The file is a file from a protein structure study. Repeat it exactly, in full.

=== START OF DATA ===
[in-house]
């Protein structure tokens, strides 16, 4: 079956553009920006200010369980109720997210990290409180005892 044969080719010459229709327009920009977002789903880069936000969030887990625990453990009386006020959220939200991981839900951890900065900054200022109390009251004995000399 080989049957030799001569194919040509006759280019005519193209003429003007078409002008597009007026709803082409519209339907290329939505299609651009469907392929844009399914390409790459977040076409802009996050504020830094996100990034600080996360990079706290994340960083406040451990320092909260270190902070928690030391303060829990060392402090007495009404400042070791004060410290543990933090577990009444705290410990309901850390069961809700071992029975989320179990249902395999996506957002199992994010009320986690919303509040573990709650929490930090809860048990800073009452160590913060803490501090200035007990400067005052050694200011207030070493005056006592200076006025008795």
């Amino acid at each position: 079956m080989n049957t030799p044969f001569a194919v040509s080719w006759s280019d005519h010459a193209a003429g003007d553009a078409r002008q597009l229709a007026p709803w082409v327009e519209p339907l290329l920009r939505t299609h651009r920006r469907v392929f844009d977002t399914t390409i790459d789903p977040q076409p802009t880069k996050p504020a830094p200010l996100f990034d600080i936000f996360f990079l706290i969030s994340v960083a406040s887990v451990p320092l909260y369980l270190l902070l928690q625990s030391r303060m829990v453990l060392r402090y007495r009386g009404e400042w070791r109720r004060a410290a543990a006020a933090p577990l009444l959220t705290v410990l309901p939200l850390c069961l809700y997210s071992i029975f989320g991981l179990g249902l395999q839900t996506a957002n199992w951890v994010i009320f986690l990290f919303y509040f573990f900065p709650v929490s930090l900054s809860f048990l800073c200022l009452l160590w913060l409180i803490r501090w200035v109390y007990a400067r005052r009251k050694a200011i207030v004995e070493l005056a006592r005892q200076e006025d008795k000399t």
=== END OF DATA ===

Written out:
[in-house]
């Protein structure tokens, strides 16, 4: 079956553009920006200010369980109720997210990290409180005892 044969080719010459229709327009920009977002789903880069936000969030887990625990453990009386006020959220939200991981839900951890900065900054200022109390009251004995000399 080989049957030799001569194919040509006759280019005519193209003429003007078409002008597009007026709803082409519209339907290329939505299609651009469907392929844009399914390409790459977040076409802009996050504020830094996100990034600080996360990079706290994340960083406040451990320092909260270190902070928690030391303060829990060392402090007495009404400042070791004060410290543990933090577990009444705290410990309901850390069961809700071992029975989320179990249902395999996506957002199992994010009320986690919303509040573990709650929490930090809860048990800073009452160590913060803490501090200035007990400067005052050694200011207030070493005056006592200076006025008795």
């Amino acid at each position: 079956m080989n049957t030799p044969f001569a194919v040509s080719w006759s280019d005519h010459a193209a003429g003007d553009a078409r002008q597009l229709a007026p709803w082409v327009e519209p339907l290329l920009r939505t299609h651009r920006r469907v392929f844009d977002t399914t390409i790459d789903p977040q076409p802009t880069k996050p504020a830094p200010l996100f990034d600080i936000f996360f990079l706290i969030s994340v960083a406040s887990v451990p320092l909260y369980l270190l902070l928690q625990s030391r303060m829990v453990l060392r402090y007495r009386g009404e400042w070791r109720r004060a410290a543990a006020a933090p577990l009444l959220t705290v410990l309901p939200l850390c069961l809700y997210s071992i029975f989320g991981l179990g249902l395999q839900t996506a957002n199992w951890v994010i009320f986690l990290f919303y509040f573990f900065p709650v929490s930090l900054s809860f048990l800073c200022l009452l160590w913060l409180i803490r501090w200035v109390y007990a400067r005052r009251k050694a200011i207030v004995e070493l005056a006592r005892q200076e006025d008795k000399t």